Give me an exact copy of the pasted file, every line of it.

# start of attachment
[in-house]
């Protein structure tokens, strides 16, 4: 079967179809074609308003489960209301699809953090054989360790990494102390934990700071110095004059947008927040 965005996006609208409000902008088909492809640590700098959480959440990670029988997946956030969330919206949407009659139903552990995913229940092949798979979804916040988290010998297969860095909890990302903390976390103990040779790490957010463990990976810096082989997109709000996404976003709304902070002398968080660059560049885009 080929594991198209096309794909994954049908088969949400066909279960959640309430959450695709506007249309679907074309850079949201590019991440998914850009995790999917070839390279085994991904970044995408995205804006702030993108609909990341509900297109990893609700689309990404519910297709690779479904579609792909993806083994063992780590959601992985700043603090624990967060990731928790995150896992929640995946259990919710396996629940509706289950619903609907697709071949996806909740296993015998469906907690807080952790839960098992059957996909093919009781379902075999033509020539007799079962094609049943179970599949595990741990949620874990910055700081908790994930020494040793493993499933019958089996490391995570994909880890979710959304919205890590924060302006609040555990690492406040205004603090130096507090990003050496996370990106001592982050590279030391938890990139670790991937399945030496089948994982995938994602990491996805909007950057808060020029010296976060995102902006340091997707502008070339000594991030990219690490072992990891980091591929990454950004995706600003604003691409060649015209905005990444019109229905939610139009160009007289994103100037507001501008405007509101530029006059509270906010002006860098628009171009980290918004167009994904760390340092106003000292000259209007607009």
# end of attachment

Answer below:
[in-house]
């Protein structure tokens, strides 16, 4: 079967179809074609308003489960209301699809953090054989360790990494102390934990700071110095004059947008927040 965005996006609208409000902008088909492809640590700098959480959440990670029988997946956030969330919206949407009659139903552990995913229940092949798979979804916040988290010998297969860095909890990302903390976390103990040779790490957010463990990976810096082989997109709000996404976003709304902070002398968080660059560049885009 080929594991198209096309794909994954049908088969949400066909279960959640309430959450695709506007249309679907074309850079949201590019991440998914850009995790999917070839390279085994991904970044995408995205804006702030993108609909990341509900297109990893609700689309990404519910297709690779479904579609792909993806083994063992780590959601992985700043603090624990967060990731928790995150896992929640995946259990919710396996629940509706289950619903609907697709071949996806909740296993015998469906907690807080952790839960098992059957996909093919009781379902075999033509020539007799079962094609049943179970599949595990741990949620874990910055700081908790994930020494040793493993499933019958089996490391995570994909880890979710959304919205890590924060302006609040555990690492406040205004603090130096507090990003050496996370990106001592982050590279030391938890990139670790991937399945030496089948994982995938994602990491996805909007950057808060020029010296976060995102902006340091997707502008070339000594991030990219690490072992990891980091591929990454950004995706600003604003691409060649015209905005990444019109229905939610139009160009007289994103100037507001501008405007509101530029006059509270906010002006860098628009171009980290918004167009994904760390340092106003000292000259209007607009």